Republicans can learn from Arnold based on his results

Posted: Nov 20, 2006 12:00 AM
Republicans can learn from Arnold based on his results

After Arnold Schwarzenegger lost all four of the initiatives he sponsored in the California special election in 2005, he told the people of the Golden State that “I’ve heard you. I’m going to change.” He did. Since promising to change in his state of the state address in January, Schwarzenegger has become a better bridge builder and has showed an admirable willingness to work across the political aisle to accomplish important objectives. Yes, the governor has alienated some of my conservative friends in the process, but he has also gained quite a few Democratic friends. And as a result, while other Republicans were losing across the country, Schwarzenegger cruised to reelection last Tuesday. Notably, Schwarzenegger’s winning percentage of the vote (56 percent) surpassed the winning percentages earned by President Bill Clinton and President George W. Bush in all four of their winning presidential campaigns.

As a California Republican, I’ve watched the governor’s transformation very closely and I believe there is much that President Bush can learn from our movie-star-turned-politician leader; namely, that a change in strategy can lead to major political victories. In turn, I offer four specific policy areas where the president should rethink his strategies for success.


Rightly or wrongly, most Americans see the war in Iraq as a failed strategy. As voters made abundantly clear last Tuesday, we cannot simply “stay the course.” A new strategy must begin with new leadership. Donald Rumsfeld’s resignation is a start, but more change is needed. For example, Vice President Dick Cheney—the man who designed much of the strategy for the Iraq war—needs to have less of an influence in the administration’s inner circles. Meantime, we await the results of the bipartisan panel led by former Secretary of State James Baker. Pundits have suggested that one of the panel’s recommendations will be to have a regional conference that would include talks with Iran and Syria. While there’s little to suggest that this strategy will produce favorable results, it’s good to see the president exploring alternative options.

The “War on Terror”

Iraq is but a part of the broader “war on terror.” However, this “war” is as much a cultural battle as it is military. Let’s double our efforts to find new ways to win over minds and hearts by working with moderate Islamic leaders (yes they are out there.) This could include funding education in the Middle East to counter the Wahabi strand of Islam coming out of Saudi Arabia. We must work harder to make friends around the globe to help us achieve this vital objective. Experts are saying the best way to fight the war on terror is through partnership and interdependence with other nations. We can capture and kill, but we must get at the root cause of the conflict. We must get involved in improving economic freedoms and improving education. If we don’t counter the spread of radical Islam into new countries with alternative views that are well funded, we will only see more terrorists being developed, not less.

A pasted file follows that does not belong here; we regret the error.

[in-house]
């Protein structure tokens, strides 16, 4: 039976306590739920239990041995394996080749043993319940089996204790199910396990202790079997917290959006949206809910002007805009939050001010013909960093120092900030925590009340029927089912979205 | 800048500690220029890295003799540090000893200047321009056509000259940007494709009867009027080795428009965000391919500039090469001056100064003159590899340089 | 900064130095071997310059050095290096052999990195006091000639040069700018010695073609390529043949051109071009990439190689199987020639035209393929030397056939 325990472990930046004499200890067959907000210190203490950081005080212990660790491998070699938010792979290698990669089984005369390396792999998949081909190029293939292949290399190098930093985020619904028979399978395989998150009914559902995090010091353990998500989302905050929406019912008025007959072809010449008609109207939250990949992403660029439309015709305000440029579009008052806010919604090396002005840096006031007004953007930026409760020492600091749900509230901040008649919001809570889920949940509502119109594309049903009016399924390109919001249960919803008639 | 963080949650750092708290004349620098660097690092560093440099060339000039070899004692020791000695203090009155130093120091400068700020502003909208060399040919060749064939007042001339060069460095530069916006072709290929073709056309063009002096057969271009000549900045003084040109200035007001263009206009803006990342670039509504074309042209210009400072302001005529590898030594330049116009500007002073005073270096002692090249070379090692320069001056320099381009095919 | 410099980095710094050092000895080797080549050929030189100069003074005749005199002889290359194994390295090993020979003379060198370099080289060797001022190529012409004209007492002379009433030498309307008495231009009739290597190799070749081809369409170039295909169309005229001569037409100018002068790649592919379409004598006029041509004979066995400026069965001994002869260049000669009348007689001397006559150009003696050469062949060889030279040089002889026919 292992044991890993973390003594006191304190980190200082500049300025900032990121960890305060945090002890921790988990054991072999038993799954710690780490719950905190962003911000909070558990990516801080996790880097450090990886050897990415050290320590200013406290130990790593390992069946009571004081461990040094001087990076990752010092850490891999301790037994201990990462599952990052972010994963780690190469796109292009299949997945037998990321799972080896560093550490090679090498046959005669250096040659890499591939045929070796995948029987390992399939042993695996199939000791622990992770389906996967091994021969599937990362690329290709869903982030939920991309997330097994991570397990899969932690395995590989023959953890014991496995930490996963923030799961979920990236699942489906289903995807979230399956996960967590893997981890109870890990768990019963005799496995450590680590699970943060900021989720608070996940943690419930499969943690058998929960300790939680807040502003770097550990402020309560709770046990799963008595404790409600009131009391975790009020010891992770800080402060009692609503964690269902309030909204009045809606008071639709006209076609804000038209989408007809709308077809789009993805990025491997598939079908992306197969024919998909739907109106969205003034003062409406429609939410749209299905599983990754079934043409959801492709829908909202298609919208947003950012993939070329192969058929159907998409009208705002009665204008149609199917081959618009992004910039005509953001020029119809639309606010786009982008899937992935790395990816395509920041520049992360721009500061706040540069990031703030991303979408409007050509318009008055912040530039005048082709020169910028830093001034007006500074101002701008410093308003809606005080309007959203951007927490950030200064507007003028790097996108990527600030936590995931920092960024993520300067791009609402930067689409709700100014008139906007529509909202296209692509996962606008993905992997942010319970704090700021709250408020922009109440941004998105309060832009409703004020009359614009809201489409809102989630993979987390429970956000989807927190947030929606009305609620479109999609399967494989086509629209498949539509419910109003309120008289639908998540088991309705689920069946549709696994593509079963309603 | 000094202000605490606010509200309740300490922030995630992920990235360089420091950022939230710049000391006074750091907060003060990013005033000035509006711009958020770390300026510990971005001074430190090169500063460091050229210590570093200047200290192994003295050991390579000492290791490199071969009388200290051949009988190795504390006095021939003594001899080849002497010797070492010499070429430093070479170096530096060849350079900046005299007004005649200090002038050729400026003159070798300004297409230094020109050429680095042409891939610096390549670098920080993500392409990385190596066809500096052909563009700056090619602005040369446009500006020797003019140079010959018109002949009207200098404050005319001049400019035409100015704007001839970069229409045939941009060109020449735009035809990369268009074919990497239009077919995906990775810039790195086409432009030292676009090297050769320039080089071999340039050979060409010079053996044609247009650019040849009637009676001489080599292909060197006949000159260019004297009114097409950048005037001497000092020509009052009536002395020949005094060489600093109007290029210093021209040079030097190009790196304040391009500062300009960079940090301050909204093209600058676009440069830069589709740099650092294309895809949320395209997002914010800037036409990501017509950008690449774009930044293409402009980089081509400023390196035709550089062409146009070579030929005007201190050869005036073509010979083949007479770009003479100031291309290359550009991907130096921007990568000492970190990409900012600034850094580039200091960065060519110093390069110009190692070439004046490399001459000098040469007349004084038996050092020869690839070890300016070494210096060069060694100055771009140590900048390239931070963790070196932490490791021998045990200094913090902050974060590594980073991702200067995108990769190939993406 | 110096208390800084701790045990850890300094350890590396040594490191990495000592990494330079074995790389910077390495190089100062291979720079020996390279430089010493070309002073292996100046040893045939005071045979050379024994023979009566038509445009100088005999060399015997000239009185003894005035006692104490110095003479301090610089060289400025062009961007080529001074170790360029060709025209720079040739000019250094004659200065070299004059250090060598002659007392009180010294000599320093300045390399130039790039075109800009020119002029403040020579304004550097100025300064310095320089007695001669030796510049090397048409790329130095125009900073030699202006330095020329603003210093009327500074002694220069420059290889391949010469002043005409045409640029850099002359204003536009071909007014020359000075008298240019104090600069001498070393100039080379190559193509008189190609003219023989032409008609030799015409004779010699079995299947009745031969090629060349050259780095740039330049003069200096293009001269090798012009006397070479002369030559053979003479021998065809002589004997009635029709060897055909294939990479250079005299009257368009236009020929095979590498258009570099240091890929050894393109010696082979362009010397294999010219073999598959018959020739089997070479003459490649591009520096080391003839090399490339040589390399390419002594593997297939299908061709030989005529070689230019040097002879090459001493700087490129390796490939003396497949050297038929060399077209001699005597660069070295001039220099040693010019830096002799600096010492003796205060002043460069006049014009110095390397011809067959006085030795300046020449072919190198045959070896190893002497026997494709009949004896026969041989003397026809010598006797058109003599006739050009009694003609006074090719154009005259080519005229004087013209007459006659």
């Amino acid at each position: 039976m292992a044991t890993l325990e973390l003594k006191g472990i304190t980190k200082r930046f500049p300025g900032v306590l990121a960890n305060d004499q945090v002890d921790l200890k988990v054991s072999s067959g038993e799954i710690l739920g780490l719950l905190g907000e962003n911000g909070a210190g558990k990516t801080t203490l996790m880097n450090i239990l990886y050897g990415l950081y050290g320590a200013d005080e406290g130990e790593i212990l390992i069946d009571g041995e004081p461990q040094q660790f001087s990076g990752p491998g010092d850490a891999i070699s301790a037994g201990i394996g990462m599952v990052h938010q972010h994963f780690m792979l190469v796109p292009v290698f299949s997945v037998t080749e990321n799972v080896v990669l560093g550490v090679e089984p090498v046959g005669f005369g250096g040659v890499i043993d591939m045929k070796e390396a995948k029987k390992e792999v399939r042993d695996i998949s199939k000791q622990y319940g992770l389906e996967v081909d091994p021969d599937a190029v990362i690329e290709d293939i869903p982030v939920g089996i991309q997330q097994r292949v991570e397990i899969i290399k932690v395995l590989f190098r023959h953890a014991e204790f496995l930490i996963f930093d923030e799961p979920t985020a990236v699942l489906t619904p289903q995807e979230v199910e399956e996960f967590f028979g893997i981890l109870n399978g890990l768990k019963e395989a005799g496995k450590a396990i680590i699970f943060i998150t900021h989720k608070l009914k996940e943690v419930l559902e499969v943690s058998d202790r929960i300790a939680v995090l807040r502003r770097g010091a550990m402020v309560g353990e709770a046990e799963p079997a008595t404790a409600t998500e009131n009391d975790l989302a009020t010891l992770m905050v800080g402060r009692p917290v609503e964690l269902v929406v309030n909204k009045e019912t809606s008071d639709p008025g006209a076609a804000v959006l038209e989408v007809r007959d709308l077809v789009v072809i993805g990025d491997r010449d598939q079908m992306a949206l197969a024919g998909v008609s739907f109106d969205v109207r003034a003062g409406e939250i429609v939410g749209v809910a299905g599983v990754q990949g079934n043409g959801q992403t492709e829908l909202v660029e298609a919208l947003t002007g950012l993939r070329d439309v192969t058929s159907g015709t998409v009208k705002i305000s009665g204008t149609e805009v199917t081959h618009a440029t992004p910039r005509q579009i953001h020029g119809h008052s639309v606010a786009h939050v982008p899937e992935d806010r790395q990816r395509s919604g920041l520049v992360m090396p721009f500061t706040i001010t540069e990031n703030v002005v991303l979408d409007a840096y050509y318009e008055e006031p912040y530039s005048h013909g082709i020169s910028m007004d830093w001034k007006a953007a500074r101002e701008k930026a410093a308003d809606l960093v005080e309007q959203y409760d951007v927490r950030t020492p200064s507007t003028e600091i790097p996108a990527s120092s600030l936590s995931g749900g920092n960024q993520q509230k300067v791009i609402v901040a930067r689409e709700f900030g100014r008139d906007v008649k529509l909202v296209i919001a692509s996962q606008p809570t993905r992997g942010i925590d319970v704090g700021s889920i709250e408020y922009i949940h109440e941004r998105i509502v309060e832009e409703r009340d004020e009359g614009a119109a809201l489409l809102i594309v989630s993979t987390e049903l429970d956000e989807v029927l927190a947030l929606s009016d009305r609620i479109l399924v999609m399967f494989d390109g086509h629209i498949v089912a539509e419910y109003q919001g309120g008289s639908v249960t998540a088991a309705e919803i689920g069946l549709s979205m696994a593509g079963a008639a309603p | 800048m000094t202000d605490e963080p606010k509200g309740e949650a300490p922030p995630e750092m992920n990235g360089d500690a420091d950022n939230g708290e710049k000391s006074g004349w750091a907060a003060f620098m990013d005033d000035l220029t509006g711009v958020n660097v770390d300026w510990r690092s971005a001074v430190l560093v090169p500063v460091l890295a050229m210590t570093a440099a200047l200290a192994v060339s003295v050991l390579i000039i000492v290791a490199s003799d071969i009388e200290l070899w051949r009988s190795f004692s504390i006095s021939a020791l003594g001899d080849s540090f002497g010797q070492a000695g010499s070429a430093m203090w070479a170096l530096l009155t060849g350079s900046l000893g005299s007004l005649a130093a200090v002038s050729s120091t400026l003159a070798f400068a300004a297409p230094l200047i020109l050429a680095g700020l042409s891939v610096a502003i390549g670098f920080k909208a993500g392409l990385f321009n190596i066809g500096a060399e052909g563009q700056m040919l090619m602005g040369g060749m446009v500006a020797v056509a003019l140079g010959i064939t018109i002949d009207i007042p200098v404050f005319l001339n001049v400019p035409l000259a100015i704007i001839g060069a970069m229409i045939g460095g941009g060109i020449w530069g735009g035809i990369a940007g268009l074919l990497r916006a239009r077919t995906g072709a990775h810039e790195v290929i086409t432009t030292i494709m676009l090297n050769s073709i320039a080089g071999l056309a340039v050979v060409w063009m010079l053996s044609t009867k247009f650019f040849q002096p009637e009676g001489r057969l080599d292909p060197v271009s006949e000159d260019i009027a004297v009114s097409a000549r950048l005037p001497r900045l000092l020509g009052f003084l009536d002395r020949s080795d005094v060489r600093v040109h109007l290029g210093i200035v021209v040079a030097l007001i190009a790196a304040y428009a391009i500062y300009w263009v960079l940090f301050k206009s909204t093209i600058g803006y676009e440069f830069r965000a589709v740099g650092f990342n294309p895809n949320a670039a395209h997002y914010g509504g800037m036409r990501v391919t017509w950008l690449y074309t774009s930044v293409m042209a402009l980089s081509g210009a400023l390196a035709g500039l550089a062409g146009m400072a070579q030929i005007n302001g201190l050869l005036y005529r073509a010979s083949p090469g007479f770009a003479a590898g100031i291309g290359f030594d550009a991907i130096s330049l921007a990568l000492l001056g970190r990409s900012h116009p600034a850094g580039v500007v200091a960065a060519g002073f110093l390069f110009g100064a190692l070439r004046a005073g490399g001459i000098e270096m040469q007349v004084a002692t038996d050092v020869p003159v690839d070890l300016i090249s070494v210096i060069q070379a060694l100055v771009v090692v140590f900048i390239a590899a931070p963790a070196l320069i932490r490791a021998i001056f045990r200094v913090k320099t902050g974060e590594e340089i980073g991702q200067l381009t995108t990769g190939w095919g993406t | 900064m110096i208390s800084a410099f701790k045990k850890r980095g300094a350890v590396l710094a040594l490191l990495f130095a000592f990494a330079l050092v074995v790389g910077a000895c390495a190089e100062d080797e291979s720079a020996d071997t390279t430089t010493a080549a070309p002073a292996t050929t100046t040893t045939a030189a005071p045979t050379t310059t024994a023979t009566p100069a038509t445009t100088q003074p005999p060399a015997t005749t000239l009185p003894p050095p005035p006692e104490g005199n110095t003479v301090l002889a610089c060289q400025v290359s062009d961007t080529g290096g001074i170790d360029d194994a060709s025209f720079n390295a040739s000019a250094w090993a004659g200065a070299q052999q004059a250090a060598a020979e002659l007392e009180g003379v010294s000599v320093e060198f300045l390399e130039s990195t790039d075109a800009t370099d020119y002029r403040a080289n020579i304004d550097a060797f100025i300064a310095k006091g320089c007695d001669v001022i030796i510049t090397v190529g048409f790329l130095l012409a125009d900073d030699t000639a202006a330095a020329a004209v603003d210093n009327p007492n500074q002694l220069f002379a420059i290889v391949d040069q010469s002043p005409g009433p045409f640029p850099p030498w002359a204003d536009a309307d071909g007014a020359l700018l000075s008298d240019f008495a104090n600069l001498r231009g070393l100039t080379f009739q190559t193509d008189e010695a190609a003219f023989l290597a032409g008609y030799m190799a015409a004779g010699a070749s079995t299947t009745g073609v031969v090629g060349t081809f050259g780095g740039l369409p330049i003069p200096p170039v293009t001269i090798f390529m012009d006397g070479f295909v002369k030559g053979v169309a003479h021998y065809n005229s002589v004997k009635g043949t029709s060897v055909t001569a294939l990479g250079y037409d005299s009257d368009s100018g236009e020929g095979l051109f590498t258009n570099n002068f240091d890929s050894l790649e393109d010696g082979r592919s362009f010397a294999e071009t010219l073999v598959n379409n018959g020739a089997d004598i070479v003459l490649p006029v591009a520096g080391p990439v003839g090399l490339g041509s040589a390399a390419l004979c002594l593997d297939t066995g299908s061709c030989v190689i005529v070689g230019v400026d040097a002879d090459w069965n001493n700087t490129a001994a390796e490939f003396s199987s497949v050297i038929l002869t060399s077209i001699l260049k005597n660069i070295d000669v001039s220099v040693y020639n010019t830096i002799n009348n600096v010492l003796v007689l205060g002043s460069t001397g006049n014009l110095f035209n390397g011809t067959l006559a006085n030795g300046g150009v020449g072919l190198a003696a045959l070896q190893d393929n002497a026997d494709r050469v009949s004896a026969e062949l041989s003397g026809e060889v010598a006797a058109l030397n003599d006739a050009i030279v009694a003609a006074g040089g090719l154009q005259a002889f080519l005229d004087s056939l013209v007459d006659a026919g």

Energy Independence

President Bush took a noteworthy step toward beginning a national dialogue on energy policy when he admitted that the United States is “addicted to oil.” However, the president has done little since then to make energy independence a priority of his administration. People are worried about energy for several reasons: high gasoline prices (though they have come down as of late); the effect our “addiction” has on the environment; and how our “addiction” leads to the financing of rouge states such as Iran. We must find new ways to incentivize the use of clean, renewable energy sources to begin making headway on this significant policy matter.

Public Diplomacy

Finally, we must try to heal some of the hatred that has emerged around the world against America. When I’m traveling throughout the world I’m always amazed at just how much people hate President Bush. In response we must realize two things. First, that some people will always hate America no matter what we do or who our president is. Second, that there are also some things we can do to turn some of the popular opinion in our direction. One innovative way to do this would be to give new Treasury Secretary Henry Paulson expanded authority to help shape international trade strategies that would improve international relations and our image across the globe.

The American people voted for change last week. The president would be well served to follow the example of Governor Schwarzenegger and adjust to a new political climate by changing strategies on important matters. It might be tough medicine for Republicans at first, but it may prove to be just what the doctor ordered come November 2008.